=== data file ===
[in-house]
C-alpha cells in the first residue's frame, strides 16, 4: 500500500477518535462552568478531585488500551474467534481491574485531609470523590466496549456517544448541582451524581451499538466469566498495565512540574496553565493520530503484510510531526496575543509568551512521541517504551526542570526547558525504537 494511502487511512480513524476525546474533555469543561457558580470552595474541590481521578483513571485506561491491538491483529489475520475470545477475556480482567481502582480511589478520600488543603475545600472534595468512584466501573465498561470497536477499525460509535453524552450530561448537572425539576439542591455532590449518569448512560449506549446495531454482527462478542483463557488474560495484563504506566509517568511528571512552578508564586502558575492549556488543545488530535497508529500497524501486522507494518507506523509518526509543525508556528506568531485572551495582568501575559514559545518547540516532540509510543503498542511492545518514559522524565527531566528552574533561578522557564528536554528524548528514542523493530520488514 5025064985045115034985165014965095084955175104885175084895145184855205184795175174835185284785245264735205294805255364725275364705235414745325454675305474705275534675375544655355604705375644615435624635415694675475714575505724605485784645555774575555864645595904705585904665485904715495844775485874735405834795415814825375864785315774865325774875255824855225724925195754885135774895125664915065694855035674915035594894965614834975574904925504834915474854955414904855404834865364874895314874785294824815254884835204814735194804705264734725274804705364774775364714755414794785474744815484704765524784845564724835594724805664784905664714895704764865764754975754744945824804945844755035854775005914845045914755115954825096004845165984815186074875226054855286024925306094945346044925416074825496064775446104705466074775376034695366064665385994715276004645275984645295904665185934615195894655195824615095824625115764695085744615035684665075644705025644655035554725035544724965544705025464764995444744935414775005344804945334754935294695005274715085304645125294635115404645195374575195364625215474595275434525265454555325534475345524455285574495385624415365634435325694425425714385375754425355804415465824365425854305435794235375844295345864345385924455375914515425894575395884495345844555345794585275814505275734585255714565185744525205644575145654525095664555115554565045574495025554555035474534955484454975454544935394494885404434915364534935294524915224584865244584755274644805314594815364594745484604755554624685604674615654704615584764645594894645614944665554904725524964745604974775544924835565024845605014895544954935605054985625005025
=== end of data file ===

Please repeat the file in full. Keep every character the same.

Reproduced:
[in-house]
C-alpha cells in the first residue's frame, strides 16, 4: 500500500477518535462552568478531585488500551474467534481491574485531609470523590466496549456517544448541582451524581451499538466469566498495565512540574496553565493520530503484510510531526496575543509568551512521541517504551526542570526547558525504537 494511502487511512480513524476525546474533555469543561457558580470552595474541590481521578483513571485506561491491538491483529489475520475470545477475556480482567481502582480511589478520600488543603475545600472534595468512584466501573465498561470497536477499525460509535453524552450530561448537572425539576439542591455532590449518569448512560449506549446495531454482527462478542483463557488474560495484563504506566509517568511528571512552578508564586502558575492549556488543545488530535497508529500497524501486522507494518507506523509518526509543525508556528506568531485572551495582568501575559514559545518547540516532540509510543503498542511492545518514559522524565527531566528552574533561578522557564528536554528524548528514542523493530520488514 5025064985045115034985165014965095084955175104885175084895145184855205184795175174835185284785245264735205294805255364725275364705235414745325454675305474705275534675375544655355604705375644615435624635415694675475714575505724605485784645555774575555864645595904705585904665485904715495844775485874735405834795415814825375864785315774865325774875255824855225724925195754885135774895125664915065694855035674915035594894965614834975574904925504834915474854955414904855404834865364874895314874785294824815254884835204814735194804705264734725274804705364774775364714755414794785474744815484704765524784845564724835594724805664784905664714895704764865764754975754744945824804945844755035854775005914845045914755115954825096004845165984815186074875226054855286024925306094945346044925416074825496064775446104705466074775376034695366064665385994715276004645275984645295904665185934615195894655195824615095824625115764695085744615035684665075644705025644655035554725035544724965544705025464764995444744935414775005344804945334754935294695005274715085304645125294635115404645195374575195364625215474595275434525265454555325534475345524455285574495385624415365634435325694425425714385375754425355804415465824365425854305435794235375844295345864345385924455375914515425894575395884495345844555345794585275814505275734585255714565185744525205644575145654525095664555115554565045574495025554555035474534955484454975454544935394494885404434915364534935294524915224584865244584755274644805314594815364594745484604755554624685604674615654704615584764645594894645614944665554904725524964745604974775544924835565024845605014895544954935605054985625005025